Vangelis, the Academy Award-winning composer of the music for Chariots of Fire and Blade Runner and a pioneer of electronic music, has died. He was 79.
According to multiple media outlets in the musician’s native Greece, Vangelis died of coronavirus in France, where he lived part-time. He also had homes in London and Athens.
“It is with great sadness that we announce that the great Greek Vangelis Papathanassiou passed away late in the evening of May 17,” Vangelis’ lawyer was quoted as saying by ANA news agency.
Throughout his more than 50-year career, Vangelis was known for his musical experimentation and eclectic influences. He won an Academy Award for his theme for the British film Chariots of Fire in 1982 and developed the scores for a number of other films, including Ridley Scott’s cult classic Blade Runner, as well as for theater and ballet.
“Vangelis Papathanassiou is no longer with us,” Greek Prime Minister Kyriakos Mitsotakis tweeted.
“The music world has lost the international (artist) Vangelis.”
Born Evangelos Odysseas Papathanassiou in Agria, a coastal town in central Greece, Vangelis developed an interest in music at an early age and experimented with sounds by banging on pots and pans or attaching nails, glasses and other objects to the strings of his parents’ piano. He gave his first piano concerto at the age of six.
“I never studied music,” he told the Greek magazine Periodiko in 1988, in which he also lamented the growing “exploitation” by studios and the media.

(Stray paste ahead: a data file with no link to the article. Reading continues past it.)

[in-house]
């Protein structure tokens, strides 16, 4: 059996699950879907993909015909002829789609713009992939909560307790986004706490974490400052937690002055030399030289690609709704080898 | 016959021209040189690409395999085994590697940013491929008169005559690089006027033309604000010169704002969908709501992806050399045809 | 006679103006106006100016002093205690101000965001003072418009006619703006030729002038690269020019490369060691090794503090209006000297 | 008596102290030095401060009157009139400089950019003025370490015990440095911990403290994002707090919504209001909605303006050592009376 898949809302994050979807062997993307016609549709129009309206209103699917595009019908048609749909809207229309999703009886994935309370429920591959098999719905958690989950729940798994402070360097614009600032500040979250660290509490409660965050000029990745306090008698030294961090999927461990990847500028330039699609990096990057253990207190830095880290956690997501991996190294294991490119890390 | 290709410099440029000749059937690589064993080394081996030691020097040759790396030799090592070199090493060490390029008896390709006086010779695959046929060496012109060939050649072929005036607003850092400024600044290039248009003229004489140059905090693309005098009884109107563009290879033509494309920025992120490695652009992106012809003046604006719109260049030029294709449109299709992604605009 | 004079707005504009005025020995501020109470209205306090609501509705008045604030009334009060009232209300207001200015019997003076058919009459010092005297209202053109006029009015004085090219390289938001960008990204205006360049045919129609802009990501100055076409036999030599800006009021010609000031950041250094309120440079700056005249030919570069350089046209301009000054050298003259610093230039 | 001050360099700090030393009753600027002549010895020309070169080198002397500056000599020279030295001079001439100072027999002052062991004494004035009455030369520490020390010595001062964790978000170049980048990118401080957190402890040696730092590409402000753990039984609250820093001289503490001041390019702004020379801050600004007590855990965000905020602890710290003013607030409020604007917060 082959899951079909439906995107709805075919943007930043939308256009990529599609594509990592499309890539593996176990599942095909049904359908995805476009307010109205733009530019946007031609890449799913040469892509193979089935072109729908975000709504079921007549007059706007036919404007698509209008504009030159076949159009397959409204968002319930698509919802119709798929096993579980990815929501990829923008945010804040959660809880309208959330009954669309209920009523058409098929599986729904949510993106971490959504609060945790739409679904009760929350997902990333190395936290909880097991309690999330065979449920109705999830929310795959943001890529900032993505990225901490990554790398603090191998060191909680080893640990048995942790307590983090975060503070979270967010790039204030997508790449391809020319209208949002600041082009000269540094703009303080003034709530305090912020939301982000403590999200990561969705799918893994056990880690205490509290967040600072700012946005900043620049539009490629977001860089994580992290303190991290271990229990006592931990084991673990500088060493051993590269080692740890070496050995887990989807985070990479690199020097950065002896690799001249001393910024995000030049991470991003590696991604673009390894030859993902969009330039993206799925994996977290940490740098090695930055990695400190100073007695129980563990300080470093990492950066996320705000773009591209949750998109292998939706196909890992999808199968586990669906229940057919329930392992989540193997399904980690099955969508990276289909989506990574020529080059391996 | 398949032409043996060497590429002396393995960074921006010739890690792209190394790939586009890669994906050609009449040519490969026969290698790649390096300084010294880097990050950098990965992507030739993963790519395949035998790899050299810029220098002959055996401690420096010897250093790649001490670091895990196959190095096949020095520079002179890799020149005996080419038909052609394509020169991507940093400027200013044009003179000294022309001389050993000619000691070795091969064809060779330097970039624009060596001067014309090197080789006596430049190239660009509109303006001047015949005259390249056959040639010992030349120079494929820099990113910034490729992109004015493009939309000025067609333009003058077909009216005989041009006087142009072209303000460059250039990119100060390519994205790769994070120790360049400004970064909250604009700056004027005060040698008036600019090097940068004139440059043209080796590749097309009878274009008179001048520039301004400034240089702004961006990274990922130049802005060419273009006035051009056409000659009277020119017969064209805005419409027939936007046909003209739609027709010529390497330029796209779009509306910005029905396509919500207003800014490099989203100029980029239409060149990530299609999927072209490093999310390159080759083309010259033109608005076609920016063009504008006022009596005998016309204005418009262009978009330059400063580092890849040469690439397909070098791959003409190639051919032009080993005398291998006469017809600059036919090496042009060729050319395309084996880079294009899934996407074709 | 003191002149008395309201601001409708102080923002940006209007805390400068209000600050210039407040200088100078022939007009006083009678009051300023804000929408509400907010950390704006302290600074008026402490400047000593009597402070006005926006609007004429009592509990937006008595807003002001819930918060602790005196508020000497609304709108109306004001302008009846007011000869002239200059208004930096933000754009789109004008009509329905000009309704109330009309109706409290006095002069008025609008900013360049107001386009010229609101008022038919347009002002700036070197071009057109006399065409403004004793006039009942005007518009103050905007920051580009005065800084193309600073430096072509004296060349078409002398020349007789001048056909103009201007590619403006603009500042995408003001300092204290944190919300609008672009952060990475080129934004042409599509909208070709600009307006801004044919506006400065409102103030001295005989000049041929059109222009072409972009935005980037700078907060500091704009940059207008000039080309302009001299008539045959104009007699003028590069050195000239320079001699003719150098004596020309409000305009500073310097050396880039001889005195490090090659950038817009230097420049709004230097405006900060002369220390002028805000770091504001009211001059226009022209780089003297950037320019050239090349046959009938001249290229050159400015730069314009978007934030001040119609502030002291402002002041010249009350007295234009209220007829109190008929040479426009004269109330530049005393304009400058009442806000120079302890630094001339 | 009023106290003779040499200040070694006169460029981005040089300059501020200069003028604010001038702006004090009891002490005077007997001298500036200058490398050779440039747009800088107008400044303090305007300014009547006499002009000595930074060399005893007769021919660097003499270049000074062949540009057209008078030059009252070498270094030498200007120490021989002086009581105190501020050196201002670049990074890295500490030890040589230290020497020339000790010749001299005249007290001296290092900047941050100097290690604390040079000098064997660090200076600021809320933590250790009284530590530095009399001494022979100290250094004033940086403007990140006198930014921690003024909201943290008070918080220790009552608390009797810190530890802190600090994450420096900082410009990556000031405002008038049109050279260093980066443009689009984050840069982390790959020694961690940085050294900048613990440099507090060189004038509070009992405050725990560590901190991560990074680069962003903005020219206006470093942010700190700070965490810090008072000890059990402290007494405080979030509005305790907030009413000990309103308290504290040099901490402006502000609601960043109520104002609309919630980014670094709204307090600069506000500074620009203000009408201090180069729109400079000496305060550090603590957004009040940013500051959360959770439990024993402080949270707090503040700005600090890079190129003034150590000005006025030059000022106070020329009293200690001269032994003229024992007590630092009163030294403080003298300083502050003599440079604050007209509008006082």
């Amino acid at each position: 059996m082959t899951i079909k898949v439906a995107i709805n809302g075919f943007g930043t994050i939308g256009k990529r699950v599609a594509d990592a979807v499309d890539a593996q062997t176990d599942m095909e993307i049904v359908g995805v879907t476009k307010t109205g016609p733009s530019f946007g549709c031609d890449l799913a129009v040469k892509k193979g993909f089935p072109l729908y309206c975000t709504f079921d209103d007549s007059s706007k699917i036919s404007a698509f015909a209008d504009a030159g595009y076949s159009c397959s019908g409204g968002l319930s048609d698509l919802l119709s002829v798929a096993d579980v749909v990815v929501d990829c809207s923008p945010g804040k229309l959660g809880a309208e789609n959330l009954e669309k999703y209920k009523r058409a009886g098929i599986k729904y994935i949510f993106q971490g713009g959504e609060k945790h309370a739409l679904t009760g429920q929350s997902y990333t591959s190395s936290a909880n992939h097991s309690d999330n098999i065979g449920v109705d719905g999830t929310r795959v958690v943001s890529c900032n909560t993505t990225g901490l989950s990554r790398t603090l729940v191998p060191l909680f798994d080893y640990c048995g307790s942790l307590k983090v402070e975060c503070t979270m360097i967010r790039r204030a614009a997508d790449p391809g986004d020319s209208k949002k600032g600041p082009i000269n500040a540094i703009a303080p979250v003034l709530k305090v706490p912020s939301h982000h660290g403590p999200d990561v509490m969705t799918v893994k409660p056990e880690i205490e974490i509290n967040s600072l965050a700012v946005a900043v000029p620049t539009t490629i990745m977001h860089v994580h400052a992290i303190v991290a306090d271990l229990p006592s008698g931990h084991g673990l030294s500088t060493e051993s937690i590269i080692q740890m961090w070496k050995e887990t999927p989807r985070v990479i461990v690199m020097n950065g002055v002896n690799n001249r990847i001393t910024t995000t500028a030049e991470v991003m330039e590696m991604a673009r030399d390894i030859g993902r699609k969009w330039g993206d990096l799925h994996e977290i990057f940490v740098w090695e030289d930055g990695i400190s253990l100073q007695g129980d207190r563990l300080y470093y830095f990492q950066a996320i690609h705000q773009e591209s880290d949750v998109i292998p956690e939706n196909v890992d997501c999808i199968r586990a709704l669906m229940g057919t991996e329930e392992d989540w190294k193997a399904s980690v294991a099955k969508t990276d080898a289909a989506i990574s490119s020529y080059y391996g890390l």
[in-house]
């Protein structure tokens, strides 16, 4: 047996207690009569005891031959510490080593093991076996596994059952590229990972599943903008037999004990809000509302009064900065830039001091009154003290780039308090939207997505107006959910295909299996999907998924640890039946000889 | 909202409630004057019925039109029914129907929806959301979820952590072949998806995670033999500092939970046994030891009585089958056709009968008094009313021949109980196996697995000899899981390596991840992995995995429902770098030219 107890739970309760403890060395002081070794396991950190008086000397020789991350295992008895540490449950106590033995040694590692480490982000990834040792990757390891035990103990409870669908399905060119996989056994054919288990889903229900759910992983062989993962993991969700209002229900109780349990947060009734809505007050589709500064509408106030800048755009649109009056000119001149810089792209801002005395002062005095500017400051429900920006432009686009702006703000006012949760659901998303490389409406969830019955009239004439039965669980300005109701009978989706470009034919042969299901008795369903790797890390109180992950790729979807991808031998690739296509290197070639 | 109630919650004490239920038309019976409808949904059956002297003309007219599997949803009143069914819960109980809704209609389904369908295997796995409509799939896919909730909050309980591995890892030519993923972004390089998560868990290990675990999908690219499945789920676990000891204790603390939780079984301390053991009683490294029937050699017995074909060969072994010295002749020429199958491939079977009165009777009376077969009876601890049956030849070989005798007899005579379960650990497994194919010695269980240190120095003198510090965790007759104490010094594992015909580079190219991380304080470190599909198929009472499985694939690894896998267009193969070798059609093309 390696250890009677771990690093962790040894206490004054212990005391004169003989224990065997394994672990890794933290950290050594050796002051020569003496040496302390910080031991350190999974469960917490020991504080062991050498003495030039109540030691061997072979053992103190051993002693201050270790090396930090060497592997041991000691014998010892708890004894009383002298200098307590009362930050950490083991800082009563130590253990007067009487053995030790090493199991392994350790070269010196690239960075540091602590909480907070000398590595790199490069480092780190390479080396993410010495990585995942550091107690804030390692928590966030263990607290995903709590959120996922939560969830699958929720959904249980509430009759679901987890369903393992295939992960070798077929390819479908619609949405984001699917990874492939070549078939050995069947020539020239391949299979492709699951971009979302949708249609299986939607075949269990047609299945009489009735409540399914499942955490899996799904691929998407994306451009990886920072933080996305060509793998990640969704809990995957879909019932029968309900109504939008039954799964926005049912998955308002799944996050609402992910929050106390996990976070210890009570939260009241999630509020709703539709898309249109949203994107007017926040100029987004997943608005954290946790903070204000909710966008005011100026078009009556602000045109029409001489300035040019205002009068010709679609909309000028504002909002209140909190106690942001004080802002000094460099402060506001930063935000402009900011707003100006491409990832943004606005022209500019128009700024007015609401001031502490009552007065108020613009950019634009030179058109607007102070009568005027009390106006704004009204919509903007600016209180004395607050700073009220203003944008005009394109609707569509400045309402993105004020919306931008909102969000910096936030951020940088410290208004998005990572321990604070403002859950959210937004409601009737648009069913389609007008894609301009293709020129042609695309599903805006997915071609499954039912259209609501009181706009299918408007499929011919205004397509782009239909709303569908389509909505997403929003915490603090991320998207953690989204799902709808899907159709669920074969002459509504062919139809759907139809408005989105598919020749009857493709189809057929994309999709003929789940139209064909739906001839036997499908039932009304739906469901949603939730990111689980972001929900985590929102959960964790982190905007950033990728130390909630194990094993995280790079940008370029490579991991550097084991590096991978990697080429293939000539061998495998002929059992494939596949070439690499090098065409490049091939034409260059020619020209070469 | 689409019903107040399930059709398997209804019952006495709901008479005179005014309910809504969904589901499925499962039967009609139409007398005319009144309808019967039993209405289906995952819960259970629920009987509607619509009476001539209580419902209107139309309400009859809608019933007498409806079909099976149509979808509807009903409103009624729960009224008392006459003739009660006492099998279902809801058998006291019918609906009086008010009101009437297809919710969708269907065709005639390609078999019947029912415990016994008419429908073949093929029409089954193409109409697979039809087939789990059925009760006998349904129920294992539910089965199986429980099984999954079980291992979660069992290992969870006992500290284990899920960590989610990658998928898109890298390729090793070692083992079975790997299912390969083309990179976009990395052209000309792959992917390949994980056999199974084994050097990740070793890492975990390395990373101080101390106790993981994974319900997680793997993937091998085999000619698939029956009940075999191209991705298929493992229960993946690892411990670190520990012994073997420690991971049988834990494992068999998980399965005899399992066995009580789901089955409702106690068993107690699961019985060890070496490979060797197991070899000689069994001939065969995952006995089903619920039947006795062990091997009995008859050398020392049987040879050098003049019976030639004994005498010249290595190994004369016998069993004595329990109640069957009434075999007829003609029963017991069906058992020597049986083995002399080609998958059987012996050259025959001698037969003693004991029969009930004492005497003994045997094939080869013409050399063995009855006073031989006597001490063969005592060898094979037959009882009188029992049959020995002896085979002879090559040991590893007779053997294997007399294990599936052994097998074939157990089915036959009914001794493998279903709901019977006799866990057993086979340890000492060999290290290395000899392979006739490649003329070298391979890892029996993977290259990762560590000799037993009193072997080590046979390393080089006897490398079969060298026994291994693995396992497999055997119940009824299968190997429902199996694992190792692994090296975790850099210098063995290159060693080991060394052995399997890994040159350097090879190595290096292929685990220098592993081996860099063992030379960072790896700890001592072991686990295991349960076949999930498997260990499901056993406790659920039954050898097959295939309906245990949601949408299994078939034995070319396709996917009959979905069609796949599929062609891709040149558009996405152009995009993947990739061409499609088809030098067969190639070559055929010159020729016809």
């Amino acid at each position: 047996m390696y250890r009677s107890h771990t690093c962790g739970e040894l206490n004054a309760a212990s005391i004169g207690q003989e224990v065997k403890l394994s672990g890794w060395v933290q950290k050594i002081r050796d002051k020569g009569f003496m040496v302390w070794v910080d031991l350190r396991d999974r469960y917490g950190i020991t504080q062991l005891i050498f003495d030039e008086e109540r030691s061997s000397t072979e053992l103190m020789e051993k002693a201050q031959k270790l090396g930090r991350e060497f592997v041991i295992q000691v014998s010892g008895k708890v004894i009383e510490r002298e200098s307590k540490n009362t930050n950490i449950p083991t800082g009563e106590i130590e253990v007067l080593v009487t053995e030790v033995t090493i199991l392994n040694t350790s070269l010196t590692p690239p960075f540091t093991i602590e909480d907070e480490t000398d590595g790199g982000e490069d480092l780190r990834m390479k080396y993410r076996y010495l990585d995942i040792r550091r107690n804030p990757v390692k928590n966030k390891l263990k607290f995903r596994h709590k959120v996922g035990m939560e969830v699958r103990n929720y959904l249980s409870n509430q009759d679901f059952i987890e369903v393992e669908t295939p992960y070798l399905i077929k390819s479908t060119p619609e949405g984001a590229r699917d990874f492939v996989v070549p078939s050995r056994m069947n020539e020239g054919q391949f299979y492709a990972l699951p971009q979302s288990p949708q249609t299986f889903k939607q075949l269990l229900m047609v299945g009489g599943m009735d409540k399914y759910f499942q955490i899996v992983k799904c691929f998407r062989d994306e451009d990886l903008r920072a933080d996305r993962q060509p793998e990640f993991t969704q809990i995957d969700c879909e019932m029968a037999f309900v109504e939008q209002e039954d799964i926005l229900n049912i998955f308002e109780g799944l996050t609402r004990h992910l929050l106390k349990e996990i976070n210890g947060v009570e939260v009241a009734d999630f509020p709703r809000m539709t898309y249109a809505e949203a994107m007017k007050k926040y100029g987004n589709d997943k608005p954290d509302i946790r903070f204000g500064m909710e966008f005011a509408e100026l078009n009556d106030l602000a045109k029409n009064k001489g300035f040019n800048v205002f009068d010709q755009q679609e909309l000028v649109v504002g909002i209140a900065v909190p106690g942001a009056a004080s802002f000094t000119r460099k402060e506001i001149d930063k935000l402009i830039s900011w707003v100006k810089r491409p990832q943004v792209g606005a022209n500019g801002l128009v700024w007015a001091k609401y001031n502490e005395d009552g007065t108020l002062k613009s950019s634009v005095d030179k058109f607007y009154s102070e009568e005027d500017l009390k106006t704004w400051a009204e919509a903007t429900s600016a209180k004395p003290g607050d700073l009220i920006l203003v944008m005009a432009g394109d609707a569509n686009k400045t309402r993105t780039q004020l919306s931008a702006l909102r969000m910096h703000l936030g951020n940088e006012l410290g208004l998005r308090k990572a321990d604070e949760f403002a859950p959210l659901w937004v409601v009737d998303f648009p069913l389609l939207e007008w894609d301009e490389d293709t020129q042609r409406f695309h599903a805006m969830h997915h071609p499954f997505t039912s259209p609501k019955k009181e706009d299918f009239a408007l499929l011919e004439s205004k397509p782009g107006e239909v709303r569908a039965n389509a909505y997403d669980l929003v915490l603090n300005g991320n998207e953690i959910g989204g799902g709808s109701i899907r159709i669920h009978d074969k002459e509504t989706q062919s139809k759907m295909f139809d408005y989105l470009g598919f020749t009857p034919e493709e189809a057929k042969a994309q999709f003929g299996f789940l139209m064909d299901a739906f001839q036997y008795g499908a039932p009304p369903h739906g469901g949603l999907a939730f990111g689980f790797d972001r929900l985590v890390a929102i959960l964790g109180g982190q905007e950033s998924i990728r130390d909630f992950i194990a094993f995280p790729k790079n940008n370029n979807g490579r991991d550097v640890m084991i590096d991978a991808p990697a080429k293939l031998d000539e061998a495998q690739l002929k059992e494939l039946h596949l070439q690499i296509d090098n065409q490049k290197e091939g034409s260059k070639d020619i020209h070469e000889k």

“There used to be a craze … now it’s a job.”
“You could sell a million records while feeling like a failure. Or maybe you’re not selling anything and you’re feeling very lucky,” he said.
After studying painting at the Athens Art School, Vangelis started playing with local Greek rock bands. At 25 he went to Paris, part of an exodus of artistic talent following the 1967 military coup.
In Paris, he joined fellow Greeks Demis Roussos and Lucas Sideras in the progressive rock band Aphrodite’s Child, achieving cult status and selling millions of records before disbanding in 1972.
Fascinated by the then new field of electronic synths, Vangelis settled in London in 1974 where he founded Nemo Studios, the “sound laboratory” that produced most of his solo albums for more than a decade.
But he valued his independence more than record sales.
“Success is sweet and treacherous,” the composer told the British newspaper Observer in 2012.
Vangelis, after whom a minor planet was named in 1995, was fascinated by space from an early age.
In 1980 he contributed music to Carl Sagan’s award-winning science documentary Cosmos. He wrote music for NASA’s 2001 Mars Odyssey mission and its Juno-Jupiter missions, as well as a Grammy-nominated album inspired by the 2016 Rosetta spacecraft mission.
On Twitter, NASA paid tribute with the words “Ad astra” (the stars) and shared a video from the Juno mission.
Ad Astra, Vangelis.
Full playlist: https://t.co/bNyqzQGWRS pic.twitter.com/2QbjoKStko
— NASA (@NASA) May 19, 2022
In 2018 he composed a piece for Stephen Hawking’s funeral, which included the late professor’s words and was sent into space by the European Space Agency.
He has been showered with honours, receiving the Max Steiner Film Music Prize, the French Legion d’Honneur, the NASA Medal for Public Service and Greece’s highest decoration, the Order of the Phoenix.
Vangelis carefully protected his privacy and little was known about his private life.
“I don’t do interviews because I have to try to say things that I don’t have to say,” he told the LA Times in 2019.
“The only thing I have to do is just make music.”